None of the other video services we tested, namely YouTube and Amazon Video on Demand, evinced unusual video quality issues. Minor video services abound on the NX800, including Sports Illustrated (no sports highlights--just swimsuit model clips when we checked), the minisode network, blip.tv, style.com, howcast.com, and numerous video podcasts. Aside from Amazon VOD, the image quality for other video services is generally bad, think non-HD YouTube content. This is probably because most of their content was designed for the Web. The free videos from CBS offer generally better quality, but don't expect anything close to the quality of TV.com, the network's official web portal for full TV episodes. Instead, there's a confusing hodgepodge of clips and the rare full episode. (Note: CNET Networks is a division of CBS Interactive). We appreciate that Sony added a keyword search across the various minor services, but it would be much more useful if the search encompassed all of the video services, including YouTube, Amazon, Netflix, and--while we're at it--even information from the TV Guide EPG.
Speaking of hodgepodge, Sony also throws in Yahoo Widgets for local weather, news, finance, Yahoo video, Yahoo sports, Sudoku, Quizzmaster, USA Today Sports, TV Guide, FrameChannel and the Dallas Mavericks. We haven't seen the last two on any other Yahoo Widget-equipped TV. While we didn't test the Mavericks widget (sorry Mark), our five minutes with FrameChannel revealed it as a marginally cool RSS client offering content from various outlets. It pulls photo feeds from Facebook, Picasa, and other major photo sharing sites, as well as feeds from People magazine, the New York Times, the BBC, even CNET's own Crave blog. Content can be selected on the company's Web site and cycled through the TV widget continuously or selected directly.
Otherwise, Sony didn't update Yahoo Widgets much, and it's still painfully slow to use (albeit faster than on the Samsung). We expect the sluggishness will frustrate most viewers used to relatively quick load times and menus. Sony improves the default interface significantly by incorporating the "options" menu that makes things clearer, and we liked that you can move widgets around the screen easily, although tend to obscure the screen when expanded. The selection of widgets on the Sony is somewhat limited compared with Samsung; however, it still has more than LG does. See our review of Yahoo Widgets for more information.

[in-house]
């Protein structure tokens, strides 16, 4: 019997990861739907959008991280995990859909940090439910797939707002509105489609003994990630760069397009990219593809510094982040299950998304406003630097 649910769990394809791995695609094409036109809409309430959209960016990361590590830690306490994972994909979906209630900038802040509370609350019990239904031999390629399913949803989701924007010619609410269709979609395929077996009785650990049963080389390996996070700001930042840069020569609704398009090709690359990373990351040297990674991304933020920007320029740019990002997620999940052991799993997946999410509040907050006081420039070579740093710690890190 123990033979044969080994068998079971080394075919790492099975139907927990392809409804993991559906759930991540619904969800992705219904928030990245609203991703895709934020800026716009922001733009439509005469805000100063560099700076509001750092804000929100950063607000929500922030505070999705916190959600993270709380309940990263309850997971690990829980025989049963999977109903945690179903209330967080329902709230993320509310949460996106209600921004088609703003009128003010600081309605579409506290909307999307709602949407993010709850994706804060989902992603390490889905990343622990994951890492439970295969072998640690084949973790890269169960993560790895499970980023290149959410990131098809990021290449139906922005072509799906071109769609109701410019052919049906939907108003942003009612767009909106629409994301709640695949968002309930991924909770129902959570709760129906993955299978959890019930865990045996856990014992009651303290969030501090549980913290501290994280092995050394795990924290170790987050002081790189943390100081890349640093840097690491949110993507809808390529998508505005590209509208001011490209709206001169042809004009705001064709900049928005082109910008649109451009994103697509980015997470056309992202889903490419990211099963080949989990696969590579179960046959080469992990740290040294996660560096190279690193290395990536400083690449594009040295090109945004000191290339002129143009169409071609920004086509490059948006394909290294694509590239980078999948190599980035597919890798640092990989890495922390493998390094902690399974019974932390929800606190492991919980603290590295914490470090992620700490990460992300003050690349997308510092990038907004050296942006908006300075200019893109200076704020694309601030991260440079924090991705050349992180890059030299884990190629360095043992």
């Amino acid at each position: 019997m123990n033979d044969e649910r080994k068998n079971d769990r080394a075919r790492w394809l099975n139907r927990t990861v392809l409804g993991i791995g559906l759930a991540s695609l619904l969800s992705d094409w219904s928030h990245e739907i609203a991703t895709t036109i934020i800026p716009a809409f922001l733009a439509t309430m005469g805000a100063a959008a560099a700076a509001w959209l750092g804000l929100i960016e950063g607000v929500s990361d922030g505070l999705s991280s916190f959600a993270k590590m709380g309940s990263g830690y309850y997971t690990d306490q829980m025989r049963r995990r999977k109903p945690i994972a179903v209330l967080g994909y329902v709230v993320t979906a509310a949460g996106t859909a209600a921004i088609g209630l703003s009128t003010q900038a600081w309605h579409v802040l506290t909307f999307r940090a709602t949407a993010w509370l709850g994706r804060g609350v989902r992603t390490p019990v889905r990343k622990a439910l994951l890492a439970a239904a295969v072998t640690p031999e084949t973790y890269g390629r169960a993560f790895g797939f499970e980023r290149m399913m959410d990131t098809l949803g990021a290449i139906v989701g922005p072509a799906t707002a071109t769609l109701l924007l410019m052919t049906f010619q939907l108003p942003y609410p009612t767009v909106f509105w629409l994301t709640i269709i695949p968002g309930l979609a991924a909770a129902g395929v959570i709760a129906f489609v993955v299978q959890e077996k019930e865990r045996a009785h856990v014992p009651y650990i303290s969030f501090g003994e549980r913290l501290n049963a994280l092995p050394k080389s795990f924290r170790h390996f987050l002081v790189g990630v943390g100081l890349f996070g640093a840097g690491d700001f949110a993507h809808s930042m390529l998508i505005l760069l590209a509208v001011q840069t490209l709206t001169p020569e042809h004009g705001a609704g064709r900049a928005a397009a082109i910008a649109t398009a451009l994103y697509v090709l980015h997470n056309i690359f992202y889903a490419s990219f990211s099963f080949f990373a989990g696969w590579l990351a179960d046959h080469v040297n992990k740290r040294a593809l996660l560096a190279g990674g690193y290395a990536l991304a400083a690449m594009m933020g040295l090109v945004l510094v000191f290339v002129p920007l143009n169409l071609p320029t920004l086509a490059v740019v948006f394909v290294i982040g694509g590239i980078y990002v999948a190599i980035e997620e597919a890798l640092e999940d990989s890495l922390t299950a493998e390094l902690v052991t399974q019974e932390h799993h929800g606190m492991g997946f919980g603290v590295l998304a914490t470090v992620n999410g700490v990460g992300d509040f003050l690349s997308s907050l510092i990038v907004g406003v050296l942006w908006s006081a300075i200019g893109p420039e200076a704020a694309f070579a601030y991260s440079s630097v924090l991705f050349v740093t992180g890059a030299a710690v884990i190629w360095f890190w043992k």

In terms of music, Sony lacks Pandora, which found on Vudu-app-equipped sets like the Mitsubishi LT-249 series, but has Slacker Radio as well as select content from NPR--no live radio streaming though.
The final piece of the interactive puzzle, and one we didn't test for this review, is the Sony's capability to stream photos, music, and video from networked PCs that have compatible DLNA-compliant software, such as Windows Media Player 11.
New for 2010, Sony (along with Vizio) is one of the only companies to include built-in Wi-Fi (and Ethernet) on its TVs to access all of these interactive options. In our tests, the Sony's wireless connection as well as the Ethernet connection was a breeze to setup. Most other TV makers either require a wired connection or make you buy a proprietary USB dongle--usually about $80--or set up your own wireless solution, such as a third-party Wi-Fi bridge. Since most people don't have Ethernet connections running to their TVs, having built-in Wi-Fi is great.